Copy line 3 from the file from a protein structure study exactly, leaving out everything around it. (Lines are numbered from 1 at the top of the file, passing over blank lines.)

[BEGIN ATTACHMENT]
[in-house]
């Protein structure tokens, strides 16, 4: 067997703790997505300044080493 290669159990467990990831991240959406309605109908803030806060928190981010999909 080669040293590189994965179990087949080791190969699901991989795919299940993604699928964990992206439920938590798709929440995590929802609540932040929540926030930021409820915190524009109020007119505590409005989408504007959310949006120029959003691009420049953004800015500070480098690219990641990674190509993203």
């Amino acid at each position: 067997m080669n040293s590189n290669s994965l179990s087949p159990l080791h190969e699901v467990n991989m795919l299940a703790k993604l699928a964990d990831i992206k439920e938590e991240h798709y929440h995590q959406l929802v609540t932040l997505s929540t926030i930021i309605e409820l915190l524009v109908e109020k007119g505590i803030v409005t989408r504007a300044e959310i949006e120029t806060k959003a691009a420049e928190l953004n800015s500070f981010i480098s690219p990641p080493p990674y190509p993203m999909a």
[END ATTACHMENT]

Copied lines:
């Amino acid at each position: 067997m080669n040293s590189n290669s994965l179990s087949p159990l080791h190969e699901v467990n991989m795919l299940a703790k993604l699928a964990d990831i992206k439920e938590e991240h798709y929440h995590q959406l929802v609540t932040l997505s929540t926030i930021i309605e409820l915190l524009v109908e109020k007119g505590i803030v409005t989408r504007a300044e959310i949006e120029t806060k959003a691009a420049e928190l953004n800015s500070f981010i480098s690219p990641p080493p990674y190509p993203m999909a």